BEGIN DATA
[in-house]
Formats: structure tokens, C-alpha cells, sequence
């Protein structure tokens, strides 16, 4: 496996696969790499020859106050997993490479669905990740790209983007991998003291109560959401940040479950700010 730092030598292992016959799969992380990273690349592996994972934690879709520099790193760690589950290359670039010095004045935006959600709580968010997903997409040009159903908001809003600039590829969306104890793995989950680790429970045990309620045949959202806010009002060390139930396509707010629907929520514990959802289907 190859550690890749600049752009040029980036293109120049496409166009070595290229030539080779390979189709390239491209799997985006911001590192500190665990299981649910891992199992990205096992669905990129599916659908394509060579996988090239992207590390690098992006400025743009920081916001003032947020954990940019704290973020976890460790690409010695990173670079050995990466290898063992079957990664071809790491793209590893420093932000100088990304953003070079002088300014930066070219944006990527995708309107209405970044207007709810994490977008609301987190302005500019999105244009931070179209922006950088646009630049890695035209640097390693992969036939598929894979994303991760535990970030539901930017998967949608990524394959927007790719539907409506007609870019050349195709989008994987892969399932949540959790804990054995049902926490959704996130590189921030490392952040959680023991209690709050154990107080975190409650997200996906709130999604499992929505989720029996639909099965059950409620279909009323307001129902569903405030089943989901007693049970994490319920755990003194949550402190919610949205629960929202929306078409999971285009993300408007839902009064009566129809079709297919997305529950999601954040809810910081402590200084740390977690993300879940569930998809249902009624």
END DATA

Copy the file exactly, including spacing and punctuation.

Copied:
[in-house]
Formats: structure tokens, C-alpha cells, sequence
């Protein structure tokens, strides 16, 4: 496996696969790499020859106050997993490479669905990740790209983007991998003291109560959401940040479950700010 730092030598292992016959799969992380990273690349592996994972934690879709520099790193760690589950290359670039010095004045935006959600709580968010997903997409040009159903908001809003600039590829969306104890793995989950680790429970045990309620045949959202806010009002060390139930396509707010629907929520514990959802289907 190859550690890749600049752009040029980036293109120049496409166009070595290229030539080779390979189709390239491209799997985006911001590192500190665990299981649910891992199992990205096992669905990129599916659908394509060579996988090239992207590390690098992006400025743009920081916001003032947020954990940019704290973020976890460790690409010695990173670079050995990466290898063992079957990664071809790491793209590893420093932000100088990304953003070079002088300014930066070219944006990527995708309107209405970044207007709810994490977008609301987190302005500019999105244009931070179209922006950088646009630049890695035209640097390693992969036939598929894979994303991760535990970030539901930017998967949608990524394959927007790719539907409506007609870019050349195709989008994987892969399932949540959790804990054995049902926490959704996130590189921030490392952040959680023991209690709050154990107080975190409650997200996906709130999604499992929505989720029996639909099965059950409620279909009323307001129902569903405030089943989901007693049970994490319920755990003194949550402190919610949205629960929202929306078409999971285009993300408007839902009064009566129809079709297919997305529950999601954040809810910081402590200084740390977690993300879940569930998809249902009624």